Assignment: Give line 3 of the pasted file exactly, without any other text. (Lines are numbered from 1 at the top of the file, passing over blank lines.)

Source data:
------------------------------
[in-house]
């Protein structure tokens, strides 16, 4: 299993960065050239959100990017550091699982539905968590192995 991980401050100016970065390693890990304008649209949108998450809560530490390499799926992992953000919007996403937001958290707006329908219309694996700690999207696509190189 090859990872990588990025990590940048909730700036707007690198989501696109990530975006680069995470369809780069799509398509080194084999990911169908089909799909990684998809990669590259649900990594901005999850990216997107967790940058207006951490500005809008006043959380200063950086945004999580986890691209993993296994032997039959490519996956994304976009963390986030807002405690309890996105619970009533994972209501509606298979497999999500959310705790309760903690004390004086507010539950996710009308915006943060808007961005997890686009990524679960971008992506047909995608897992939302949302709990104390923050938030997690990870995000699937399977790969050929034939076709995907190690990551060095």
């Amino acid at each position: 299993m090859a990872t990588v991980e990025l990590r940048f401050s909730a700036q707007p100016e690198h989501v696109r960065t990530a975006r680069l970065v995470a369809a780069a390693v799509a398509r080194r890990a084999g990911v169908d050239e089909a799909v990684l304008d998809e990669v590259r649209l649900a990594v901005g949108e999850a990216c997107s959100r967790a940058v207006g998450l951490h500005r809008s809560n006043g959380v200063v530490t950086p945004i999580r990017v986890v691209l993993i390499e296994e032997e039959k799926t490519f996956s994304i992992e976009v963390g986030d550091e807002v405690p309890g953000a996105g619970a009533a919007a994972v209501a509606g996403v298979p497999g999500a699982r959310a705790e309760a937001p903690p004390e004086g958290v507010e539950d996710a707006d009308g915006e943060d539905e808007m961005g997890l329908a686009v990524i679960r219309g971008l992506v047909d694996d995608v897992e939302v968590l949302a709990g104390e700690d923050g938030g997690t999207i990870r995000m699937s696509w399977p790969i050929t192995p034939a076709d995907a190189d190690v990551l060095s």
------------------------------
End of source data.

């Amino acid at each position: 299993m090859a990872t990588v991980e990025l990590r940048f401050s909730a700036q707007p100016e690198h989501v696109r960065t990530a975006r680069l970065v995470a369809a780069a390693v799509a398509r080194r890990a084999g990911v169908d050239e089909a799909v990684l304008d998809e990669v590259r649209l649900a990594v901005g949108e999850a990216c997107s959100r967790a940058v207006g998450l951490h500005r809008s809560n006043g959380v200063v530490t950086p945004i999580r990017v986890v691209l993993i390499e296994e032997e039959k799926t490519f996956s994304i992992e976009v963390g986030d550091e807002v405690p309890g953000a996105g619970a009533a919007a994972v209501a509606g996403v298979p497999g999500a699982r959310a705790e309760a937001p903690p004390e004086g958290v507010e539950d996710a707006d009308g915006e943060d539905e808007m961005g997890l329908a686009v990524i679960r219309g971008l992506v047909d694996d995608v897992e939302v968590l949302a709990g104390e700690d923050g938030g997690t999207i990870r995000m699937s696509w399977p790969i050929t192995p034939a076709d995907a190189d190690v990551l060095s």